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Oil and Gas Roundup — July 29

July 29, 2014
TOPICS: In the news, OIPA
A roundup of oil and natural gas industry news from around the state, nation and world:

Oklahoma Supreme Court referee to hear presentations on oil and gas drilling tax cut lawsuit

OKLAHOMA CITY — A lawsuit that challenges a new state law that sets Oklahoma's tax on oil and natural gas production is headed to the Oklahoma Supreme Court.

A Supreme Court referee is scheduled to hear oral presentations Tuesday in the lawsuit filed by Oklahoma City attorney Jerry Fent. The lawsuit alleges the law is unconstitutional because it was approved in the final days of the 2014 Oklahoma Legislature and was not approved by at least three-fourths of the members of the House and Senate.

The Oklahoma Constitution says revenue bills cannot be passed during the last five days of a legislative session and must receive a three-fourths vote.

The legislation taxes oil and gas wells at 2 percent for the first three years of production. The rate then jumps to 7 percent.


State rig count increases by four to 204

The number of drilling rigs actively exploring for oil or natural gas in Oklahoma increased by four this week to 204, Baker Hughes Inc. reported Friday.

The tally is up 28 from a year ago, when it was 176.

Nationwide, the net number of active drilling units rose by 12 this week to 1,883, according to Houston-based Baker Hughes. The total is up 107 rigs from a year ago. Of the rigs operating this week across the U.S., 1,562 were exploring for oil, 318 for gas and three were listed as miscellaneous.


Ethanol mandate: Going up?

White House adviser John Podesta has indicated the administration plans to raise the amount of ethanol and other biofuels that must be blended into the nation's fuel supply, Sen. Al Franken (D-Minn.) said Thursday.

The Environmental Protection Agency's proposed draft on blending volumes, which was released late last year, cut the amount of biofuels that refiners would need to mix into their fuels. The plan represented the first time the agency had lowered the target from the previous year.

While the primary focus of Thursday's meeting between Podesta and Senate Democrats was on biodiesel volumes, Franken said the adviser mentioned that the final blending mandates would likely be higher than what the EPA had initially proposed.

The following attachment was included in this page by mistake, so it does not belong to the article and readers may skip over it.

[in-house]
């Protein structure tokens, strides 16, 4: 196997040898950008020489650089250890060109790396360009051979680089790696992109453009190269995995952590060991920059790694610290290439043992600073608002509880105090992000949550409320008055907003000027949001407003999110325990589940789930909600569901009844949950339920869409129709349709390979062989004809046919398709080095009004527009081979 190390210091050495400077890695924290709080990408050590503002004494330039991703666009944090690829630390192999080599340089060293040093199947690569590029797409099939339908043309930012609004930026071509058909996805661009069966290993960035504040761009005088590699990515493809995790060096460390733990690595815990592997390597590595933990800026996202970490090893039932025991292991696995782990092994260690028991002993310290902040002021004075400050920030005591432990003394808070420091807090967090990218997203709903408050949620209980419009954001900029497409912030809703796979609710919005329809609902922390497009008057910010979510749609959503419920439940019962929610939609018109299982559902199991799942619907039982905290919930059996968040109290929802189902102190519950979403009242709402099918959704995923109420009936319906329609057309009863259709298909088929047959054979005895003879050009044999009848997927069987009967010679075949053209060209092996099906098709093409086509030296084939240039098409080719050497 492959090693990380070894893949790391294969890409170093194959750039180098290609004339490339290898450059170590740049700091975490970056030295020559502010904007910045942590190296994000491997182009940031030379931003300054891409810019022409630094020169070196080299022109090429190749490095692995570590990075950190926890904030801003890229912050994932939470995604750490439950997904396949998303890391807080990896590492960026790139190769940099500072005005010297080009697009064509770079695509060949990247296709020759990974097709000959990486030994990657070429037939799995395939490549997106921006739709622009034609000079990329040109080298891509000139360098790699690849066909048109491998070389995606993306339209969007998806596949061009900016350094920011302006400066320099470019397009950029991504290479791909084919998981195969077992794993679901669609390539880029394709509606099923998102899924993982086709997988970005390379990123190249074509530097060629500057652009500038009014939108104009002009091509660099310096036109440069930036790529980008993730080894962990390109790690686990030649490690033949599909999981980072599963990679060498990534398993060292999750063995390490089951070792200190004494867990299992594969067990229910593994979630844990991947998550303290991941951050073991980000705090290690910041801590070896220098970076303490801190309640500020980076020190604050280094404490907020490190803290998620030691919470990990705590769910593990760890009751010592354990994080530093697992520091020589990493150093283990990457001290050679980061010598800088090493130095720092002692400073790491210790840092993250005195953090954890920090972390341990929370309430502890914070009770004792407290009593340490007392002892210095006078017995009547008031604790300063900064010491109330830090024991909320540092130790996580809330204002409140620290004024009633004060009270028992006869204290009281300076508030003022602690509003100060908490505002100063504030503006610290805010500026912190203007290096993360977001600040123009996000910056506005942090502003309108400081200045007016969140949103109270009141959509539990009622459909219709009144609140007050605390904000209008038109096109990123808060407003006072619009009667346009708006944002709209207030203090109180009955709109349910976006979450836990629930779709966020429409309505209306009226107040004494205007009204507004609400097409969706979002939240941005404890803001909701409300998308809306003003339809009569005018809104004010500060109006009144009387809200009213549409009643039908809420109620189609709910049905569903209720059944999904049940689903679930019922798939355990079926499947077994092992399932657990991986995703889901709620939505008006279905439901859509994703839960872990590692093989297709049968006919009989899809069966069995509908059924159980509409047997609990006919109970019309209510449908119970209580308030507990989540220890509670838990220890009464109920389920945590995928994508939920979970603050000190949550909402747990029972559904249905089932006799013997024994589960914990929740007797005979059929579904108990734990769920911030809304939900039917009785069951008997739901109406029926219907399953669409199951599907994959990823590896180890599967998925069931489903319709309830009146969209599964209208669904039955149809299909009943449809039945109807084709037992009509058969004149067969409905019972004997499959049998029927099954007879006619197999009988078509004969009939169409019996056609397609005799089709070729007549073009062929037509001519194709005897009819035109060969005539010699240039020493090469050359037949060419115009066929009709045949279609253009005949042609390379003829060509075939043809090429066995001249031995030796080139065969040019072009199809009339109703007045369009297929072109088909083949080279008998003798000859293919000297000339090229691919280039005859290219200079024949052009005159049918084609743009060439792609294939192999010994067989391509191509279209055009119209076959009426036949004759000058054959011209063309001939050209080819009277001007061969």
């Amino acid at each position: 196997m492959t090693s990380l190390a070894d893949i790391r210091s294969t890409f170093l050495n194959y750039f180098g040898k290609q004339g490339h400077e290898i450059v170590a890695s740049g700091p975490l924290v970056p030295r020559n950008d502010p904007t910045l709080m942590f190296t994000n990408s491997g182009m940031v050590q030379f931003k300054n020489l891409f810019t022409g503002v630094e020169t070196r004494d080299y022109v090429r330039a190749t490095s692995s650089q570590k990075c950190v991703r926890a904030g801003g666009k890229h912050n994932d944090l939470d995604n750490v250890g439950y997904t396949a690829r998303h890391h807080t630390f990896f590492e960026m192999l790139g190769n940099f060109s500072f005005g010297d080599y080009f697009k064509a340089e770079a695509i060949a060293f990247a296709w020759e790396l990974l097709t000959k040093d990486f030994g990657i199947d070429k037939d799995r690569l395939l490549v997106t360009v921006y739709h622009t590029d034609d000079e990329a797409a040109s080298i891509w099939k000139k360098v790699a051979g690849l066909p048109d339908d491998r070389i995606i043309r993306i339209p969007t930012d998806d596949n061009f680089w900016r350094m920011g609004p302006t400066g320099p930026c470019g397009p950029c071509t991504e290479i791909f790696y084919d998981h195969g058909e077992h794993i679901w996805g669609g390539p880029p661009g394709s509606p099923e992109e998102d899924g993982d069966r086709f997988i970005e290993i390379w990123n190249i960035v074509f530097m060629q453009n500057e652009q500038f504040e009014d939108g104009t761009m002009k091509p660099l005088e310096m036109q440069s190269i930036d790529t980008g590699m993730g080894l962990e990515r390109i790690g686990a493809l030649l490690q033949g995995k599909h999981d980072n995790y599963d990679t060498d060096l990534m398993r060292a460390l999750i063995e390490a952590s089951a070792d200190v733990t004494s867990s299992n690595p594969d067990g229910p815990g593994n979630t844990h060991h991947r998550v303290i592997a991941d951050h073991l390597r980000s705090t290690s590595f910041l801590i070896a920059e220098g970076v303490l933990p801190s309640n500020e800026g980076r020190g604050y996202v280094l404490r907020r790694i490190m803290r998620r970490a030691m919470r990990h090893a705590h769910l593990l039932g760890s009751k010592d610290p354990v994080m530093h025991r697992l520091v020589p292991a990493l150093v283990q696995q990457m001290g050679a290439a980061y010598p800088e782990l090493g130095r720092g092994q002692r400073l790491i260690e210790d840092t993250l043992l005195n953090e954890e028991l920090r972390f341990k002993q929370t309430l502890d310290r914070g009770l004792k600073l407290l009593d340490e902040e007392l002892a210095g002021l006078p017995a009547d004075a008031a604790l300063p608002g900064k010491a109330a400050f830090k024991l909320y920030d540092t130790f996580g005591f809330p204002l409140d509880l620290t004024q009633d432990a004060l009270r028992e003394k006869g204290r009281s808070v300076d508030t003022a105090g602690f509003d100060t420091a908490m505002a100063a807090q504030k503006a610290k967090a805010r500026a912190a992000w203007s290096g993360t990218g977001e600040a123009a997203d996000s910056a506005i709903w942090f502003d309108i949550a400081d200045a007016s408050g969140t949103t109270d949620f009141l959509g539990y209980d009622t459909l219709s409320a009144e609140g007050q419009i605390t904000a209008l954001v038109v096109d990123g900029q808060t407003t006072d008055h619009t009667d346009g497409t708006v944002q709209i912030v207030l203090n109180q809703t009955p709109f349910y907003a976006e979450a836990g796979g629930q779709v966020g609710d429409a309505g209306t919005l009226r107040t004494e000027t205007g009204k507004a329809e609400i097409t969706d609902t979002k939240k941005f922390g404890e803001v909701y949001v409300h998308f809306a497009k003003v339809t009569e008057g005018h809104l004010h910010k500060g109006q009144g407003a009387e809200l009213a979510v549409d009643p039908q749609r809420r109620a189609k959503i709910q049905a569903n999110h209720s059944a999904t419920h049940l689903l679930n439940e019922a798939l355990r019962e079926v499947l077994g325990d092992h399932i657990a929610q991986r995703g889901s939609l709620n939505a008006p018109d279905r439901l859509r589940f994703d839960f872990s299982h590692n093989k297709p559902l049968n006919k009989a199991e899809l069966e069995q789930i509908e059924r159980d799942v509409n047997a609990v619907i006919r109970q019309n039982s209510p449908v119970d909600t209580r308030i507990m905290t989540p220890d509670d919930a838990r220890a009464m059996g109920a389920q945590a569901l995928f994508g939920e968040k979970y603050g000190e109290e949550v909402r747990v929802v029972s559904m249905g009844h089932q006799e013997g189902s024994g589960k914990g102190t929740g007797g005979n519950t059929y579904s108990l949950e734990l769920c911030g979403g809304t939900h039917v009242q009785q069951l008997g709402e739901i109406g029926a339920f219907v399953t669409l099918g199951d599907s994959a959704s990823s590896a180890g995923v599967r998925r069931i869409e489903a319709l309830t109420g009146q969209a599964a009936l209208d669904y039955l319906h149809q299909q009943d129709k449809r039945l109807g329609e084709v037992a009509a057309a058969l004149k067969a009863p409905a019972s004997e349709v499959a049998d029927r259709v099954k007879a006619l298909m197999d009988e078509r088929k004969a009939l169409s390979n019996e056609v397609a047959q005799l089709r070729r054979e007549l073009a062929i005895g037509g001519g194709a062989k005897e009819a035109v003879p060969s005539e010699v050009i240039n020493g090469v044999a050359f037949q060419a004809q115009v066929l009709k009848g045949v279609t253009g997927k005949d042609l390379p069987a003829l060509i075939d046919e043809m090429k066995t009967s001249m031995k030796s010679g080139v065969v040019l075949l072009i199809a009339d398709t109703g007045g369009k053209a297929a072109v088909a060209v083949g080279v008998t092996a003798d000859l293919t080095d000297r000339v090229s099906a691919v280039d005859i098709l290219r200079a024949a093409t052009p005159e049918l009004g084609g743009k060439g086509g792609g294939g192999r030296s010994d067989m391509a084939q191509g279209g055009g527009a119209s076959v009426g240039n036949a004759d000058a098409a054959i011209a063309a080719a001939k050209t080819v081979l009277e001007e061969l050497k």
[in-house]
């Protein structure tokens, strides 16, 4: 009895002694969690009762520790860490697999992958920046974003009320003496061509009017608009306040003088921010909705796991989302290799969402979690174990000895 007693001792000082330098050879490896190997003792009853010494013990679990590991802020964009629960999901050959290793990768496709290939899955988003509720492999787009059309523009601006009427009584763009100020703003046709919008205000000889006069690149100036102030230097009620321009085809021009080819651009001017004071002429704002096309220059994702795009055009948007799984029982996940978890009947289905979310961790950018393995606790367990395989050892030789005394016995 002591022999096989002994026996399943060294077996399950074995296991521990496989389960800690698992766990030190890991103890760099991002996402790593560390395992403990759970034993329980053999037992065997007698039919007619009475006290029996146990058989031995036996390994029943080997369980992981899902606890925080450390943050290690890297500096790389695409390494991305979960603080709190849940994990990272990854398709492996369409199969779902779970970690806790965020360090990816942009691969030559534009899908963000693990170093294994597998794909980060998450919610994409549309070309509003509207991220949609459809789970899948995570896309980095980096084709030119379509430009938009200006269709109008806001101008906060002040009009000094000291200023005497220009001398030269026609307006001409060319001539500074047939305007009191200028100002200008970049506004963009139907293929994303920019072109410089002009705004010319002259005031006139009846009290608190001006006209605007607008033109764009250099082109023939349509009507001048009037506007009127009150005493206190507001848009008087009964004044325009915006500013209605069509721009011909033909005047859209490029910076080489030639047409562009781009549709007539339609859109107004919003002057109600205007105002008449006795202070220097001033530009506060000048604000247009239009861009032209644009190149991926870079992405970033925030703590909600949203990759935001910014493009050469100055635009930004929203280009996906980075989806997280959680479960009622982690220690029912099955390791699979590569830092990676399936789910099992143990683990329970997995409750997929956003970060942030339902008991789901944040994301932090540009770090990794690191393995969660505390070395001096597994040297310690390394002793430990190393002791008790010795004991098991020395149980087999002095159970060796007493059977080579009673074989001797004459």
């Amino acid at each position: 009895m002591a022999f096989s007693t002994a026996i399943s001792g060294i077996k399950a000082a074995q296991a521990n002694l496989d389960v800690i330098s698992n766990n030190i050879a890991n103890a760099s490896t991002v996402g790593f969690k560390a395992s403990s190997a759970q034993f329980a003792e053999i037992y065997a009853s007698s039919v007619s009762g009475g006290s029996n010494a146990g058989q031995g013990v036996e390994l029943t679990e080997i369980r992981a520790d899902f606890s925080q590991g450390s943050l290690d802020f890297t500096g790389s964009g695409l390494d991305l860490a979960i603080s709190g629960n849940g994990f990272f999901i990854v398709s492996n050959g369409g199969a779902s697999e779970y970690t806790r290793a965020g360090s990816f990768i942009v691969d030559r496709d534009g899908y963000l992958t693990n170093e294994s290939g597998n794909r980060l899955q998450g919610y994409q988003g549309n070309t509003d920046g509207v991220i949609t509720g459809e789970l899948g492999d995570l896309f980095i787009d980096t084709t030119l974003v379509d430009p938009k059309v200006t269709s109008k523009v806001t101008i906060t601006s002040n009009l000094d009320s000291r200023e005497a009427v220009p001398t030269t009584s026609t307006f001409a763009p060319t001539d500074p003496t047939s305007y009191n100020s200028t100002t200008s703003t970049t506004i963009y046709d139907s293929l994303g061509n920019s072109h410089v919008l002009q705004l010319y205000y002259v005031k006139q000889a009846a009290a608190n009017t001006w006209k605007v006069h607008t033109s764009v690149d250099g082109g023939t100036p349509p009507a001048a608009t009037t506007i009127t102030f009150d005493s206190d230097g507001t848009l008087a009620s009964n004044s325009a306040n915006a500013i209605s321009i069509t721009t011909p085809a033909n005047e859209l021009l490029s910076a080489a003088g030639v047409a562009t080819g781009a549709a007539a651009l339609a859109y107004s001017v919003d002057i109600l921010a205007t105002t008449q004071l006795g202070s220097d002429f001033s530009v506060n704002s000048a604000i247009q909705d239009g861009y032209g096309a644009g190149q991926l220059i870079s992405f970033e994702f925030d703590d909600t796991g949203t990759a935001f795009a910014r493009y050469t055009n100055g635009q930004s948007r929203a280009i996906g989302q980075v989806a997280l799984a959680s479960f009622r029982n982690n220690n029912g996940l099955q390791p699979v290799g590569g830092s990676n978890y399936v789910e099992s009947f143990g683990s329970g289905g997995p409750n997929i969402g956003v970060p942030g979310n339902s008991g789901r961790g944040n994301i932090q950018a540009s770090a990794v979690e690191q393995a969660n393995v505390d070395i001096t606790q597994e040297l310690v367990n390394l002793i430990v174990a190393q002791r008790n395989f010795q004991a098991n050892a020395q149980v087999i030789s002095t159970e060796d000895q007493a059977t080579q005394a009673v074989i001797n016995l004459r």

"I believe the numbers will be bigger and that's based not only on conversations with [Podesta] but my conversations with EPA Administrator Gina McCarthy," Franken said. "He certainly led us to believe there will be higher numbers in each piece of it than was in the preliminary [Renewable Fuel Standard]."

Franken said Podesta told the senators that the release of the final rule "will be imminent."

Read more: http://thehill.com/policy/energy-environment/213272-white-house-tells-senate-dems-it-intends-to-increase-ethanol


ONEOK Partners to invest up to $470M in SCOOP

TULSA — ONEOK Partners, L.P., announced plans to invest approximately $365 million to $470 million between now and the fourth quarter 2016 to construct a new 200-million cubic feet per day (MMcf/d) natural gas processing facility — the Knox plant — and related infrastructure in Grady and Stephens counties in Oklahoma to gather and process natural gas from the emerging South Central Oklahoma Oil Province (SCOOP).

"The Knox plant in Oklahoma will increase our presence in the growing SCOOP play and increase our Oklahoma natural gas processing capacity to approximately 900 MMcf/d," said Terry K. Spencer, president and chief executive officer, ONEOK Partners.

The Knox plant and related infrastructure, including expansions and upgrades to the partnership's existing natural gas gathering systems and compression are expected to be completed during the fourth quarter 2016.

Read more: http://www.marketwatch.com/story/oneok-partners-to-invest-365-million-to-470-million-in-oklahoma-scoop-play-2014-07-24?reflink=MW_news_stmp


IPAA survey: Regulation becoming more burdensome for oil, gas independents

Regulations over the past 5 years have made operations more complex for independent oil and gas producers, according to a recent survey, Profile of Independent Producers 2012-13, released by the Independent Petroleum Association of America.

A vast majority of respondents indicated that regulations have resulted in increased administrative costs, with 48% reporting slight increases and 43% reporting significant increases.

Air pollution standards represented the most pressing concern for independents, as 33% said it has the largest impact on operations while 35% said it had the second-largest impact on operations.

The survey follows a recent analysis of regulation published in April by the Competitive Enterprise Institute indicating that the estimated cost of regulation nation-wide in 2013 totaled $1.863 trillion, 11.1% of estimated gross domestic product (OGJ Online, May 2, 2014).

Meanwhile, independents named the deductibility of intangible drilling costs (IDCs) as their most important tax consideration for business operations. Fifty-seven percent of respondents said that IDCs were the most important tax issue for their business and 24% said IDCs were their second or third most important tax issue.

Independents’ heavy reliance on IDCs was illustrated by two thirds reporting that their capital budgets would decrease by 20% or more if IDCs were repealed. Median capital annual capital expenditures for independents reached $30 million in 2012, with plans to spend $32 million in 2013 and $25 million in 2014.

Read more: http://www.ogj.com/articles/2014/07/ipaa-survey-regulation-becoming-more-burdensome-for-oil-gas-independents.html

 
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